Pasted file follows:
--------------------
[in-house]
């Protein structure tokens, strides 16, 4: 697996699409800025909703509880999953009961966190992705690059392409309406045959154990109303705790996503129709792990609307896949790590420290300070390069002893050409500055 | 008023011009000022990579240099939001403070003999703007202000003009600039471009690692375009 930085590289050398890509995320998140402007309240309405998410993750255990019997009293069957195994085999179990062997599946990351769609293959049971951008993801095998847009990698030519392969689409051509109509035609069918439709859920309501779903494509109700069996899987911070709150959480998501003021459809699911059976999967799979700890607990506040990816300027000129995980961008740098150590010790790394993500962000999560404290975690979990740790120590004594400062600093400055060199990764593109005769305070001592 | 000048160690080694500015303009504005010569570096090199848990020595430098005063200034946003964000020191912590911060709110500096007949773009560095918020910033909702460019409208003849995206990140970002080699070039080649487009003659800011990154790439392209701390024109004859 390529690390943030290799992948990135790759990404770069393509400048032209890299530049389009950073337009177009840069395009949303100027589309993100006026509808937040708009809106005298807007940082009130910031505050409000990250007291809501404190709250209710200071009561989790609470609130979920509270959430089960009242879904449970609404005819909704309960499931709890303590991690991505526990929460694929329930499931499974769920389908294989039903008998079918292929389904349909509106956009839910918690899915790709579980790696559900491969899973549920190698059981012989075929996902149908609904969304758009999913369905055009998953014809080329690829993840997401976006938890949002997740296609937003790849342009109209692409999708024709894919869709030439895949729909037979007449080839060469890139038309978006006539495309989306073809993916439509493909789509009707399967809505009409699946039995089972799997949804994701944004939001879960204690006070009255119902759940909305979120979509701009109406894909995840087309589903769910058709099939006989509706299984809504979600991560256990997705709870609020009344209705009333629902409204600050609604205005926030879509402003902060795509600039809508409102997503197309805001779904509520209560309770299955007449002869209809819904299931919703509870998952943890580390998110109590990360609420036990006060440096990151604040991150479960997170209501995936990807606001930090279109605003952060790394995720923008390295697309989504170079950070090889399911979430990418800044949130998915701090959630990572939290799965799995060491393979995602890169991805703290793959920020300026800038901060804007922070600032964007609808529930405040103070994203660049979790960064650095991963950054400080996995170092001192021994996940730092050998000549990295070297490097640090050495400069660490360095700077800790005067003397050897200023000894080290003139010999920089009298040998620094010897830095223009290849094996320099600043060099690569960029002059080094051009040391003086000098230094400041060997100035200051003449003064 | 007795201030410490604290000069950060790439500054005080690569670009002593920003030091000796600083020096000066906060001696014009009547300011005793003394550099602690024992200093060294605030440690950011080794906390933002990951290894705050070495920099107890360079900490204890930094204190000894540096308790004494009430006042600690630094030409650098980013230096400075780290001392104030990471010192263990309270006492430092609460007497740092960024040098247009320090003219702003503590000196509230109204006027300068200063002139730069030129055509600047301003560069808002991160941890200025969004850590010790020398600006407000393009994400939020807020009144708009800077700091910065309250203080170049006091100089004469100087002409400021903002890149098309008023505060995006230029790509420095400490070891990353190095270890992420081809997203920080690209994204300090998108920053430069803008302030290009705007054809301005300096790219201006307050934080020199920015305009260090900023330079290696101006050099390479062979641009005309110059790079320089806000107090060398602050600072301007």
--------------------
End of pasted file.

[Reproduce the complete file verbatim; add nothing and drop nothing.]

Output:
[in-house]
């Protein structure tokens, strides 16, 4: 697996699409800025909703509880999953009961966190992705690059392409309406045959154990109303705790996503129709792990609307896949790590420290300070390069002893050409500055 | 008023011009000022990579240099939001403070003999703007202000003009600039471009690692375009 930085590289050398890509995320998140402007309240309405998410993750255990019997009293069957195994085999179990062997599946990351769609293959049971951008993801095998847009990698030519392969689409051509109509035609069918439709859920309501779903494509109700069996899987911070709150959480998501003021459809699911059976999967799979700890607990506040990816300027000129995980961008740098150590010790790394993500962000999560404290975690979990740790120590004594400062600093400055060199990764593109005769305070001592 | 000048160690080694500015303009504005010569570096090199848990020595430098005063200034946003964000020191912590911060709110500096007949773009560095918020910033909702460019409208003849995206990140970002080699070039080649487009003659800011990154790439392209701390024109004859 390529690390943030290799992948990135790759990404770069393509400048032209890299530049389009950073337009177009840069395009949303100027589309993100006026509808937040708009809106005298807007940082009130910031505050409000990250007291809501404190709250209710200071009561989790609470609130979920509270959430089960009242879904449970609404005819909704309960499931709890303590991690991505526990929460694929329930499931499974769920389908294989039903008998079918292929389904349909509106956009839910918690899915790709579980790696559900491969899973549920190698059981012989075929996902149908609904969304758009999913369905055009998953014809080329690829993840997401976006938890949002997740296609937003790849342009109209692409999708024709894919869709030439895949729909037979007449080839060469890139038309978006006539495309989306073809993916439509493909789509009707399967809505009409699946039995089972799997949804994701944004939001879960204690006070009255119902759940909305979120979509701009109406894909995840087309589903769910058709099939006989509706299984809504979600991560256990997705709870609020009344209705009333629902409204600050609604205005926030879509402003902060795509600039809508409102997503197309805001779904509520209560309770299955007449002869209809819904299931919703509870998952943890580390998110109590990360609420036990006060440096990151604040991150479960997170209501995936990807606001930090279109605003952060790394995720923008390295697309989504170079950070090889399911979430990418800044949130998915701090959630990572939290799965799995060491393979995602890169991805703290793959920020300026800038901060804007922070600032964007609808529930405040103070994203660049979790960064650095991963950054400080996995170092001192021994996940730092050998000549990295070297490097640090050495400069660490360095700077800790005067003397050897200023000894080290003139010999920089009298040998620094010897830095223009290849094996320099600043060099690569960029002059080094051009040391003086000098230094400041060997100035200051003449003064 | 007795201030410490604290000069950060790439500054005080690569670009002593920003030091000796600083020096000066906060001696014009009547300011005793003394550099602690024992200093060294605030440690950011080794906390933002990951290894705050070495920099107890360079900490204890930094204190000894540096308790004494009430006042600690630094030409650098980013230096400075780290001392104030990471010192263990309270006492430092609460007497740092960024040098247009320090003219702003503590000196509230109204006027300068200063002139730069030129055509600047301003560069808002991160941890200025969004850590010790020398600006407000393009994400939020807020009144708009800077700091910065309250203080170049006091100089004469100087002409400021903002890149098309008023505060995006230029790509420095400490070891990353190095270890992420081809997203920080690209994204300090998108920053430069803008302030290009705007054809301005300096790219201006307050934080020199920015305009260090900023330079290696101006050099390479062979641009005309110059790079320089806000107090060398602050600072301007």